There are thousands of unpiggable and challenging pipelines running through Europe alone. The integrity management of these pipelines requires nondestructive evaluation techniques, which can be applied without introducing inspection tools into pipelines.
Pipeline diagnostics shall, therefore, be executed from above ground. Indirect approaches such as DC Voltage Gradient (DCVG) survey or External Corrosion Direct Assessment (ECDA) can be used for this purpose. However, such approaches are characterized by distinct limitations, i.e., properties of soil (DCVG), or necessity of reference excavations (ECDA). Consequently, the latterly mentioned techniques can only be used for external corrosion and coating damage detection and not for information about a metal loss in the pipe wall.
The presented Above Ground Inspection Technique (AGIT) has been developed to overcome limitations of DCVG, ECDA, and In-Line Inspection (ILI). Thus, AGIT is capable of localizing and categorizing external and internal metal losses in unpiggable pipelines. All crucial information of the pipeline will be given to the customer through only one inspection run. The Electromagnetic Pipeline Testing GmbH (EMPIT) holds all exclusive rights and assets of AGIT.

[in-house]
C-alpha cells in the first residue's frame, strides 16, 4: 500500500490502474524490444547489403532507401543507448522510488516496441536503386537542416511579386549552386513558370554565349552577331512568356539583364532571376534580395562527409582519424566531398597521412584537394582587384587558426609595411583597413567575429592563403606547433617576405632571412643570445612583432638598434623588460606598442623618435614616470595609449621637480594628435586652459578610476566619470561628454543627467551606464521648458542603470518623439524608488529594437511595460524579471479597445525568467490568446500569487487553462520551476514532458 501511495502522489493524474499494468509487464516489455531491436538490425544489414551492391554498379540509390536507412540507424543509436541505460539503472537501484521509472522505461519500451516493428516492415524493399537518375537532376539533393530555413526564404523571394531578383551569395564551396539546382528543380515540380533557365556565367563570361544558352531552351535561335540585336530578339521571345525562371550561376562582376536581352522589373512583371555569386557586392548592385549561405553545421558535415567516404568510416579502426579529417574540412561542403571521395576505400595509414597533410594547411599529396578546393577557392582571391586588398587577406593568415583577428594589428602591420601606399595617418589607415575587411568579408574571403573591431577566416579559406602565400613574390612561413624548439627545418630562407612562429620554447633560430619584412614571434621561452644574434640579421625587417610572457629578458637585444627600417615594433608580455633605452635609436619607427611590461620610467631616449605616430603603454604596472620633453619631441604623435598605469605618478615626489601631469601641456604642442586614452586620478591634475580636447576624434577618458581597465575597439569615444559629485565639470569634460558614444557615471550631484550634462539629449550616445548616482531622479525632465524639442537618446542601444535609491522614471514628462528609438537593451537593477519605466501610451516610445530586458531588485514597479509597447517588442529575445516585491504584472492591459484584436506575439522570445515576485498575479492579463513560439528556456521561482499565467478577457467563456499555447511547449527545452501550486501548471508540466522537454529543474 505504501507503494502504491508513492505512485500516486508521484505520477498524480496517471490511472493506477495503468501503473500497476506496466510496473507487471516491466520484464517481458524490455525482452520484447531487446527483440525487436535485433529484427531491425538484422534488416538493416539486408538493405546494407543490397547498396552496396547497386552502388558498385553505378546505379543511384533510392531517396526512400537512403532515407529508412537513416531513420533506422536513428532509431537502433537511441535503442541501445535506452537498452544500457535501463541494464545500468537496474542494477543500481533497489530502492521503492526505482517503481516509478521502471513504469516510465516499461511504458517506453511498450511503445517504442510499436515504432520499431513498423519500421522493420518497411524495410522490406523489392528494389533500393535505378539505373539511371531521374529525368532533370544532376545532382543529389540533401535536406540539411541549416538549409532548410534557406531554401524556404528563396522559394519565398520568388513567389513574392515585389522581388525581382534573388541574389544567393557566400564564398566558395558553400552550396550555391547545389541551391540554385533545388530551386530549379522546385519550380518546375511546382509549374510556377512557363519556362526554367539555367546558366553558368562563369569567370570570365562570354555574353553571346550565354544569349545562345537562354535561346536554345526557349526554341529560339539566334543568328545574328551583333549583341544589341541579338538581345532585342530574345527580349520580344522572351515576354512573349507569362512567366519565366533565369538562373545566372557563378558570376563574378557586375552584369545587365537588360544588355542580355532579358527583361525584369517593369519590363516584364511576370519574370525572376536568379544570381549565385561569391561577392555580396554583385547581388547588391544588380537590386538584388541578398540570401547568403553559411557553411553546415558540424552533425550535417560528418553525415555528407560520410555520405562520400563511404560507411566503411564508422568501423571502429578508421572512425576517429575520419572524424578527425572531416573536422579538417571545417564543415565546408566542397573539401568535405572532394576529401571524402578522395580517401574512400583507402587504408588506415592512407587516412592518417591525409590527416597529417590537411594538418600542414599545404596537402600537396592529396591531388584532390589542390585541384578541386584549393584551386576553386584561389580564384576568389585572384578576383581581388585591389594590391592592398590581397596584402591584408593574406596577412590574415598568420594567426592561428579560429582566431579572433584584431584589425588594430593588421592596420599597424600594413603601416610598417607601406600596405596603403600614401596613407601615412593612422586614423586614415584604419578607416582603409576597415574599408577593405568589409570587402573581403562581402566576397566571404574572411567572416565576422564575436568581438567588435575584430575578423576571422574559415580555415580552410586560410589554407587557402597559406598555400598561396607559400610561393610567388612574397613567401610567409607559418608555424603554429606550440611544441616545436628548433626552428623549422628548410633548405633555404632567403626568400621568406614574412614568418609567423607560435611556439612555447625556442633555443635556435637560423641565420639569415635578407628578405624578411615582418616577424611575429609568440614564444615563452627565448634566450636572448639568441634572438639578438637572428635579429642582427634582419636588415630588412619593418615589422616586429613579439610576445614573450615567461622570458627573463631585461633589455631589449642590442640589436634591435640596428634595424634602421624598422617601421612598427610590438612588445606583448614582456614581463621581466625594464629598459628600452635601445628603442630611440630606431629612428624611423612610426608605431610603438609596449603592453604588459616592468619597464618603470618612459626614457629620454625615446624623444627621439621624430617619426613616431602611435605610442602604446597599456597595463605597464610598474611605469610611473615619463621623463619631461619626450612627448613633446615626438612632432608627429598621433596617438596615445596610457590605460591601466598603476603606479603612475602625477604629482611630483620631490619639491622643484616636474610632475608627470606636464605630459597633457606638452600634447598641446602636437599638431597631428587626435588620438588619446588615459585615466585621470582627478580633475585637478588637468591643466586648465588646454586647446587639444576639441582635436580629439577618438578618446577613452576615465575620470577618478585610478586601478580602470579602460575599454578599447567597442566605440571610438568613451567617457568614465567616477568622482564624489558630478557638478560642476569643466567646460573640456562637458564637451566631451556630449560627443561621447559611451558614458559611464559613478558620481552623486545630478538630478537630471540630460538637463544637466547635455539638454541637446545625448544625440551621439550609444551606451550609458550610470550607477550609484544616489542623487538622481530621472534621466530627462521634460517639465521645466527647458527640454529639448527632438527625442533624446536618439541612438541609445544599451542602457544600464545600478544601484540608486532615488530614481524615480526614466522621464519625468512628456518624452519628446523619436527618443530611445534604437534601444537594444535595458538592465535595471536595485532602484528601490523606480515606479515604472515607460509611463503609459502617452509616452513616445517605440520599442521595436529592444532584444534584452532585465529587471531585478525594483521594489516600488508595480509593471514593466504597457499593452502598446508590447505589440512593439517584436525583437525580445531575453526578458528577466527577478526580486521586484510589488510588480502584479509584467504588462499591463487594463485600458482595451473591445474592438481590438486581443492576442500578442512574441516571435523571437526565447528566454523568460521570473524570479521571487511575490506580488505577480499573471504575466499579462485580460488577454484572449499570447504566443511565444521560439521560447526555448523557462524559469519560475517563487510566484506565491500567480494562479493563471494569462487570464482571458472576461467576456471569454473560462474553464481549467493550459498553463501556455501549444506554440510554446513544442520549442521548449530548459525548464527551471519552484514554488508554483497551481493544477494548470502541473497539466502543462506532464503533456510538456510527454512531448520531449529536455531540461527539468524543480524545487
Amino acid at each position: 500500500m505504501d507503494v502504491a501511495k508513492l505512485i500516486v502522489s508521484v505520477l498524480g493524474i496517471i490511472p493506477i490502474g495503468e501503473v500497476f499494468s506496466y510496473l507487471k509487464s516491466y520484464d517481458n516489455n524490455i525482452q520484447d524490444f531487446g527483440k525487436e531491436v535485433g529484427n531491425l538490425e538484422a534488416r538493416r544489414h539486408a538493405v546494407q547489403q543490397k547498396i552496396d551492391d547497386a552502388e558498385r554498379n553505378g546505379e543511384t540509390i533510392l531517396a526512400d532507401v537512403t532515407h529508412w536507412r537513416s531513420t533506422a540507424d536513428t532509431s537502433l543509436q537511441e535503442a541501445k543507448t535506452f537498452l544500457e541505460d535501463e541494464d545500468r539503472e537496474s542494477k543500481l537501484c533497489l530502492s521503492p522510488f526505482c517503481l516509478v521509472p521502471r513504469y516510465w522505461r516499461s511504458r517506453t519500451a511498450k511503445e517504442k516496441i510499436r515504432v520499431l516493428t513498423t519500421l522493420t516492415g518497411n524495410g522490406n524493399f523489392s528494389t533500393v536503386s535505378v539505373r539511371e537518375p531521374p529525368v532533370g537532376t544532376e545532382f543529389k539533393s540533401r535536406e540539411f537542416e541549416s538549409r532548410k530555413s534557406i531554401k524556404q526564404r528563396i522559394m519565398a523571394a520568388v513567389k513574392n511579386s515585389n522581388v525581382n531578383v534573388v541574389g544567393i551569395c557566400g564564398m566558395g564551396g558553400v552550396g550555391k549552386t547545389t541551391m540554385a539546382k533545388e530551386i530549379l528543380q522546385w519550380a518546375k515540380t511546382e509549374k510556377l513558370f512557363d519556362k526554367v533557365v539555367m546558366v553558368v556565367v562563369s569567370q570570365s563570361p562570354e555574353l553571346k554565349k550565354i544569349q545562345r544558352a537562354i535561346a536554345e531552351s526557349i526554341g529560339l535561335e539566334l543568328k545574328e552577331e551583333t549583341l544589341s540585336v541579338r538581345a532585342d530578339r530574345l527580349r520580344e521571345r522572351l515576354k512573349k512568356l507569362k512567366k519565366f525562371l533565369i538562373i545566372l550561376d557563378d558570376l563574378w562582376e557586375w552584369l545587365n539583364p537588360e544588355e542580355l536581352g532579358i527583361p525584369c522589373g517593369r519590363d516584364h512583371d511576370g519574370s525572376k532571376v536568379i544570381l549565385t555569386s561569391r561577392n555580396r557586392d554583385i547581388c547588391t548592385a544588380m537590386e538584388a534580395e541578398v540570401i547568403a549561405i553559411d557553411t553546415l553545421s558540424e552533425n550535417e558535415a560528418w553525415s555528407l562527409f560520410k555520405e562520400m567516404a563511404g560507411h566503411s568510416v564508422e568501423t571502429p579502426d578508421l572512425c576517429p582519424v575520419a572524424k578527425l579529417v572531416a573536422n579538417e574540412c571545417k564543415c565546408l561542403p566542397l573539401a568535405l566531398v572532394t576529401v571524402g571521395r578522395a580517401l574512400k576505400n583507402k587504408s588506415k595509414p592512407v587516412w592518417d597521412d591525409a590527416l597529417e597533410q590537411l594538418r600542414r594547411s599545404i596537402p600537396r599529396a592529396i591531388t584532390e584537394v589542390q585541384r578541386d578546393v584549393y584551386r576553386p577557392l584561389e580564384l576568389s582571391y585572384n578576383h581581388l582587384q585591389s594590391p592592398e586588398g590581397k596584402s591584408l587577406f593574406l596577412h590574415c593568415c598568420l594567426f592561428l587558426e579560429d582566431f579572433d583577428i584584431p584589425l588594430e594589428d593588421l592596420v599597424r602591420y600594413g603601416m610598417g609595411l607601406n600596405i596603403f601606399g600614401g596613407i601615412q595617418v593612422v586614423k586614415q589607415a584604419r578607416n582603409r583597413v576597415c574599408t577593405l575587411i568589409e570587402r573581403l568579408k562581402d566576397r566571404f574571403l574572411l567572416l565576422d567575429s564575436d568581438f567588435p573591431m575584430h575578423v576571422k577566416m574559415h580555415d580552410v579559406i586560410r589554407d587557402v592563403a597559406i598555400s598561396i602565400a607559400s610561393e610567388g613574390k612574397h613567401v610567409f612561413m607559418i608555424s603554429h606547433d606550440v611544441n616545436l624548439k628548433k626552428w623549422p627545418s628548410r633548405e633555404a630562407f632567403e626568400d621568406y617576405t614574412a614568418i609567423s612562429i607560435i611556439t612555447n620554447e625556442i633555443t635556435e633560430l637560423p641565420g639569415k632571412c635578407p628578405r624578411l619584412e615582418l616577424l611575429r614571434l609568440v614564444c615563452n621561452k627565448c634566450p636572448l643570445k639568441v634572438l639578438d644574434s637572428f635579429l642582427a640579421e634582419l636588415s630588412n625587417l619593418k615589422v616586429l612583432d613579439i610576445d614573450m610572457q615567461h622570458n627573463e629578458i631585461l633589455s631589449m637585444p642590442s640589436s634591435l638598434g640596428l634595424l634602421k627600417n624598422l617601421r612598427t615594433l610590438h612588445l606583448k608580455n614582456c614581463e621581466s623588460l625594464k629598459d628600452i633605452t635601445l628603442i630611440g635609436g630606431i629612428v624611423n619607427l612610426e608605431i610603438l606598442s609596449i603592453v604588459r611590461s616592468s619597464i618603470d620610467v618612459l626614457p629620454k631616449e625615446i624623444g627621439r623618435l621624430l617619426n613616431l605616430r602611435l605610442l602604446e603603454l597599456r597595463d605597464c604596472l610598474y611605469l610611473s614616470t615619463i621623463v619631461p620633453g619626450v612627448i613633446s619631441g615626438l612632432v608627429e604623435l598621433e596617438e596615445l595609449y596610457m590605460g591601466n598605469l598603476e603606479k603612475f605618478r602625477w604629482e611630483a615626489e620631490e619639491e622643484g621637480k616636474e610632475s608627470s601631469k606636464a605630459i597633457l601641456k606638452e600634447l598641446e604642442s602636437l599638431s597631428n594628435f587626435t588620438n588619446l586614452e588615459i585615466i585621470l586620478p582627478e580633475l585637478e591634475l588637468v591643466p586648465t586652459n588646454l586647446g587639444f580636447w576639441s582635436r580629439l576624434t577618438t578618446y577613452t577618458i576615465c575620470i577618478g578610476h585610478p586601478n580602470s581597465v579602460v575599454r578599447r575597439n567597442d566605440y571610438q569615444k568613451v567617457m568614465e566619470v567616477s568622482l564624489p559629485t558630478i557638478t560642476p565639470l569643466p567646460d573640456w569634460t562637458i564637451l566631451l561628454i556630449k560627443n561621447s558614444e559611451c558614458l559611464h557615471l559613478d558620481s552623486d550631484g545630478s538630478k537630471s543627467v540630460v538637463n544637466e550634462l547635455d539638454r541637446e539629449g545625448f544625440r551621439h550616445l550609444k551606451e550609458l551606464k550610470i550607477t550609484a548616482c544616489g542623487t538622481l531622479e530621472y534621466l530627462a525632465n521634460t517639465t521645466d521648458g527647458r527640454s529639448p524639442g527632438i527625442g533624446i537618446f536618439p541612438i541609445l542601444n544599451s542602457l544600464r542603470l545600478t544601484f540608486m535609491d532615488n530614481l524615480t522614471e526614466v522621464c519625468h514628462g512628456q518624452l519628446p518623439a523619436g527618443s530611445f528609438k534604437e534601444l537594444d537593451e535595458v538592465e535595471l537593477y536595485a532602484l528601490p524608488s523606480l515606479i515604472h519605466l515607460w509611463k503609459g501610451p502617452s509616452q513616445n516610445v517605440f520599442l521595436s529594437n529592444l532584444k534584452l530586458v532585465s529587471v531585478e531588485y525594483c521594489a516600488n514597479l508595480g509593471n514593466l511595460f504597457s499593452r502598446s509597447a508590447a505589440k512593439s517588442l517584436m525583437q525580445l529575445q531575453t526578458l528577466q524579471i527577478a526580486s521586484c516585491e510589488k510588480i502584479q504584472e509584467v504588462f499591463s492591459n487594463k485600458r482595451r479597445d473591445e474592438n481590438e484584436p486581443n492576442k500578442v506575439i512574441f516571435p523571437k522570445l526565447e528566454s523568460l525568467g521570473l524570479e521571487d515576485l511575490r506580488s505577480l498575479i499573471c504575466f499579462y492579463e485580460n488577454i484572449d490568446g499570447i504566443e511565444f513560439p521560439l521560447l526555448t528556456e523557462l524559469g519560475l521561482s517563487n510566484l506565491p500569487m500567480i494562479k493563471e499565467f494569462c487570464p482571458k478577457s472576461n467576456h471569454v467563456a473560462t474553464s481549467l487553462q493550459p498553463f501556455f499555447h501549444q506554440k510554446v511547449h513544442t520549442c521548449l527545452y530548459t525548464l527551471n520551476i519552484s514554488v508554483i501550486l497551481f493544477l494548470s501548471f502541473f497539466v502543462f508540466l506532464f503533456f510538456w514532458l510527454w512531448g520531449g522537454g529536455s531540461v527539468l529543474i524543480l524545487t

At first, the physical basics and technical principles of AGIT will be explained. Briefly spoken, the technique is based on above ground measurements of the magnetic field of a buried pipeline under test. Metal loss defects in the pipeline wall become detectable through AGIT as they result in measurable changes of the magnetic field at different frequencies. In addition to the magnetic field data, the pipeline’s depth of cover, the test current in the pipeline, and the chainage along the pipeline will be stored and used for further evaluation. Moreover, information on coating holidays based on registered local leakages of the test current and the presence of metal objects in the close vicinity to the tested pipeline will be highlighted and presented to our customers. Secondly, a review of performed inspection runs, including a comparison of detected features and their validation through excavations, is presented. It has been proved that AGIT demonstrates a high level of reliability in detecting pipeline defects. Lastly, the goals, approaches, and test results of improvements, achieved by a new development of the AGIT, including the method itself, the field inspection unit, and the evaluation procedure, will be discussed.